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San Antonio’s Grand Hyatt Hotel may go up for sale to pay off city-backed bond debt

The Grand Hyatt, seen from the Tower of the Americas in 2015, opened to the public in 2008 after the city council approved revenue bonds for its construction in 2005.
Joey Palacios / Texas Public Radio
The Grand Hyatt, seen from the Tower of the Americas in 2015, opened to the public in 2008 after the city council approved revenue bonds for its construction in 2005.

The Grand Hyatt Hotel next to San Antonio’s Henry B. Gonzalez Convention Center is going up for sale — and there’s already a potential buyer.

Construction on the 1,000-room hotel began in 2005 using $200 million in revenue bonds that were backed by the City of San Antonio. Hyatt had been making the necessary payments but after falling short during the pandemic, the city began taking over some of the payments. Now, the Grand Hyatt may be sold to an out-of-state nonprofit in a deal that would settle the debt.

The remaining 2005 revenue bonds total about $168.3 million. The city has paid $10.4 million in hotel occupancy tax revenue to cover the shortfall. However, the last payment in January was completely paid for by Hyatt revenues. Hyatt owns the hotel, and the city owns the land, which sits at the corner on Interstate 37 and Market Street.

The Grand Hyatt is owned and operated by Hyatt. While the hotelier makes a guaranteed return on investment, the city is loaning tax dollars to pay off debt on its construction. Why? Because a city-run nonprofit is responsible for the debt, despite not owning the property.

City officials said Thursday the Grand Hyatt essentially acts as the convention center hotel and is a selling point for conventions utilizing the city to have immediate access to its facilities.

“The land and the hotel are important assets given their proximity to our convention city and our Alamodome,” said Ben Gorzell, Chief Financial Officer for the city.

Gorzell and City Manager Erik Walsh said Hyatt’s payments on the ground lease to the city had accrued to $4.9 million since the lease was incepted and remained unpaid by Hyatt.

Phililp Stramm, area vice president and general manager for the Grand Hyatt, said through a spokesman that Hyatt is actively exploring the sale of its ownership interest of the hotel to a third-party nonprofit.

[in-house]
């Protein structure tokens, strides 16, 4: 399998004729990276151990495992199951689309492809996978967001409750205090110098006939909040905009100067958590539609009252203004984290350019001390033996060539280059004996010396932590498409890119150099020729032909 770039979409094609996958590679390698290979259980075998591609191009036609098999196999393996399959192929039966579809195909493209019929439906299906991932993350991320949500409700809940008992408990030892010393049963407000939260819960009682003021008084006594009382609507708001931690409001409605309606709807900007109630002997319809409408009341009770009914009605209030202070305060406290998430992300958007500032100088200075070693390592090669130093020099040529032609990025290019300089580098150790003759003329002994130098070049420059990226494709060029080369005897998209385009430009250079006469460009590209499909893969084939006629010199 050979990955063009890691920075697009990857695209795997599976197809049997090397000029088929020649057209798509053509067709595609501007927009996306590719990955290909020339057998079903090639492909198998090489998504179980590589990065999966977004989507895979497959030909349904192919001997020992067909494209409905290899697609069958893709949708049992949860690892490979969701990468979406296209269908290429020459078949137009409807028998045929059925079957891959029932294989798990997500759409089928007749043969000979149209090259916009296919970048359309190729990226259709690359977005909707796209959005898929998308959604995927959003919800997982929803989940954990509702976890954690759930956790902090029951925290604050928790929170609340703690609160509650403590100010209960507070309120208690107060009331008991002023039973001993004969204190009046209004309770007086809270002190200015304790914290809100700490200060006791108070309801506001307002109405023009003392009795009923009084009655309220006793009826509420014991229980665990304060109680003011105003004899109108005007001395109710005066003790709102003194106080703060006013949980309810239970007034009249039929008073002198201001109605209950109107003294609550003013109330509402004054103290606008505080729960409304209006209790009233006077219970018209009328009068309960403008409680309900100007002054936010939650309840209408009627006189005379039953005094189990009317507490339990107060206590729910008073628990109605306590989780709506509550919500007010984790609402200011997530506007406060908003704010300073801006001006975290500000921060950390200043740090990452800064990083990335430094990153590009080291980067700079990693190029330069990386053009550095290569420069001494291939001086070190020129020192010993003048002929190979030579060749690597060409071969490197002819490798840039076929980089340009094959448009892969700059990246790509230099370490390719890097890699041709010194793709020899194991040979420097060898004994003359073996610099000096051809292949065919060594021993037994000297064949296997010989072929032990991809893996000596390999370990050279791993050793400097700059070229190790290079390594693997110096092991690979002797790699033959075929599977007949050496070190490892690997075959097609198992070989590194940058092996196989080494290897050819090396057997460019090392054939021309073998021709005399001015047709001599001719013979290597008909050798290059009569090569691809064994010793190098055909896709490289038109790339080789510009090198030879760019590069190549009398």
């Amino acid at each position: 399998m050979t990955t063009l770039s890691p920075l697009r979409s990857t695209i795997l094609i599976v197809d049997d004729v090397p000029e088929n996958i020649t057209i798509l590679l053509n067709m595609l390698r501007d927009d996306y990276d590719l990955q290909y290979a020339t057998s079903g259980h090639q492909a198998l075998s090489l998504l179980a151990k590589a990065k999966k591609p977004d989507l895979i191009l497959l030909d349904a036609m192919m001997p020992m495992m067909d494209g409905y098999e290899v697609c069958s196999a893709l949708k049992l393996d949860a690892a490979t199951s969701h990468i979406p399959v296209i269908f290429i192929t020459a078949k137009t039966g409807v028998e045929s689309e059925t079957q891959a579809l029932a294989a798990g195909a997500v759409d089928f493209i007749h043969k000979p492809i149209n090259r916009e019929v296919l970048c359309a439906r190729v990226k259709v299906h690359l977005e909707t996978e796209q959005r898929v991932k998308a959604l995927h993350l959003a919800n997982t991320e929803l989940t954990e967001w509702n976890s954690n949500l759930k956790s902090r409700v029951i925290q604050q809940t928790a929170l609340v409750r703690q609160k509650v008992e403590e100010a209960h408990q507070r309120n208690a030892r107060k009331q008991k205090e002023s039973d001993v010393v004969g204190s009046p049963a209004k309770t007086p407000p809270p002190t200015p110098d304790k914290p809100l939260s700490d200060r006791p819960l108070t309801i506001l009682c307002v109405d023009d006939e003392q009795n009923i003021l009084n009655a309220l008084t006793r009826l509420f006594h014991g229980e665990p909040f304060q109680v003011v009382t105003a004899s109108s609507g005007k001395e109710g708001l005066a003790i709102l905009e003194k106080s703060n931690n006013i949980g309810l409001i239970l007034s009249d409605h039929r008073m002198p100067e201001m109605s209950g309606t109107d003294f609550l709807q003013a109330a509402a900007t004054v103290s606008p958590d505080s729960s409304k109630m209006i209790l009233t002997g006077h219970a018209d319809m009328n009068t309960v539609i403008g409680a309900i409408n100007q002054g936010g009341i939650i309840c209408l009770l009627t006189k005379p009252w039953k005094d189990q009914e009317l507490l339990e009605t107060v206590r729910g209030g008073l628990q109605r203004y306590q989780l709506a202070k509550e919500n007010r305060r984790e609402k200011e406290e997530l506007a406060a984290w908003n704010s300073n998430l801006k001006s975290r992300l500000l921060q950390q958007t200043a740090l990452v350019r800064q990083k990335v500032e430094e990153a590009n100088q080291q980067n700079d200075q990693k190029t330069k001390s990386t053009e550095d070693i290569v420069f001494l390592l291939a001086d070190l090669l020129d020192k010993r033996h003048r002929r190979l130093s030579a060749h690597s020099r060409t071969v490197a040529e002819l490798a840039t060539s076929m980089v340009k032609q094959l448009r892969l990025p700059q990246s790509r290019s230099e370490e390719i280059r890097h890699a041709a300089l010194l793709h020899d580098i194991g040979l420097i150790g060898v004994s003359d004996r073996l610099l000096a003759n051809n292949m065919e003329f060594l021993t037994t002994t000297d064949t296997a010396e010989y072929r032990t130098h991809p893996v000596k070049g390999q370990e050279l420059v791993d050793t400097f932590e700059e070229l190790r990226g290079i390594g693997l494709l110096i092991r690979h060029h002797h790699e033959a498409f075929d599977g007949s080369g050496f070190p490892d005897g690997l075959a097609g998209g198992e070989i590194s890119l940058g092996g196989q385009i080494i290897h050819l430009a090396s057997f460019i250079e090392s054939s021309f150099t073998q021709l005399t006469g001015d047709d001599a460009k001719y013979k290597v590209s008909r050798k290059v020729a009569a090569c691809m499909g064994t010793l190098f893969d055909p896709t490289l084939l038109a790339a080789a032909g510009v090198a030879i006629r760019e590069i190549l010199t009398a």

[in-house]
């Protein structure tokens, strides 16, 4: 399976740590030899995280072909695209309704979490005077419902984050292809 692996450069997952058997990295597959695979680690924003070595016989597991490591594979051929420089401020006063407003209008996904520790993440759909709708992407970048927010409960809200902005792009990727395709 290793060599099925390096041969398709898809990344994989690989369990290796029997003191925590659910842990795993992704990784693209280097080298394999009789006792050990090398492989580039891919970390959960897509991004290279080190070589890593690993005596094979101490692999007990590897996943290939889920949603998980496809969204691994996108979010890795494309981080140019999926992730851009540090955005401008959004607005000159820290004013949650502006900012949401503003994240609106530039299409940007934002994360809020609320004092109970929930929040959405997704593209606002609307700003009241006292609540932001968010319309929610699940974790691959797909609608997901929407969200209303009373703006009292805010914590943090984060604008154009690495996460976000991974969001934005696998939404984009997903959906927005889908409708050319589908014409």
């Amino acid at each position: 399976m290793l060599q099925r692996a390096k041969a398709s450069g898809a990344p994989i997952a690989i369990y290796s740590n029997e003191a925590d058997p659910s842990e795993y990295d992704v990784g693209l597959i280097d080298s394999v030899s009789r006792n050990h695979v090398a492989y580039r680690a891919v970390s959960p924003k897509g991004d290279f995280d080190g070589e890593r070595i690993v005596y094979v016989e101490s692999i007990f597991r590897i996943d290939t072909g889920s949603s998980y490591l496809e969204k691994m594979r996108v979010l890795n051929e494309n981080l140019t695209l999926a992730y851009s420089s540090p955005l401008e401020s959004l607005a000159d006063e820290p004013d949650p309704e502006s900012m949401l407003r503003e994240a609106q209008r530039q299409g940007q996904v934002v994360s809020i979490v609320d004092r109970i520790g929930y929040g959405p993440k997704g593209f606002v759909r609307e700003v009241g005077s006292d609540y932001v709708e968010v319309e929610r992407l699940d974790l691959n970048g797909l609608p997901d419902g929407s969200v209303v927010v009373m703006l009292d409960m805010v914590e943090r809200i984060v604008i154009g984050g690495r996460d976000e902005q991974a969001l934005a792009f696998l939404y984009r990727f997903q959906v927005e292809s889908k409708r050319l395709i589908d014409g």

“The proposed sale is part of Hyatt’s asset-sale strategy to transform toward a more fee-based earnings mix, fund Hyatt’s continued growth in key markets where our guests are traveling, and fuel new lines of business that strengthen opportunities to care for guests in more ways and more places,” he said via an emailed statement.

Stramm added the potential transaction would be a positive impact for the city and community. “We want to reassure our colleagues, guests, customers and community that with this proposed transaction, Hyatt plans to continue managing Grand Hyatt San Antonio River Walk under a long-term management agreement, and we do not anticipate any business disruption at this time,” he said.

Under the plan, Hyatt would sell the hotel to Community Finance Corp, based in Tucson, Arizona. New bonds up to $450 million would be issued by the Public Finance Authority, a governmental entity established under the laws of the State of Wisconsin.

“It will also set up some operating reserves and some debt reserves for the hotel going forward, it will pay for the cost of issuance, and then it will finance through the nonprofit the acquisition of the Grand Hyatt from Hyatt and that will be how the non profit acquires ownership of the hotel,” Gorzell said.

Community Finance Corp bills itself as a nonprofit corporation “which exists for the purpose of lessening the burdens of government and to erect, finance the erection of, or maintain public buildings, monuments or works,” according to its website.

If the plan is approved, CFC would own the hotel and make payments on the bond over the next 40 years. Hyatt would still operate and manage the hotel for at least 30 years. The bond would be paid back using hotel revenue and the city would not be responsible for making up any lack of payment.

After the bond is repaid, CFC would then transfer ownership of the hotel to the City of San Antonio. That could occur around the year 2060 or earlier if repaid sooner.

The decision is subject to city council approval, which will consider this item on March 3.

This story has been updated and includes a correction about the bond issuance. The story previously stated the city would issue the new bonds. However, the Public Finance Authority in Wisconsin will be the issuer.

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Joey Palacios can be reached atJoey@TPR.org and on Twitter at @Joeycules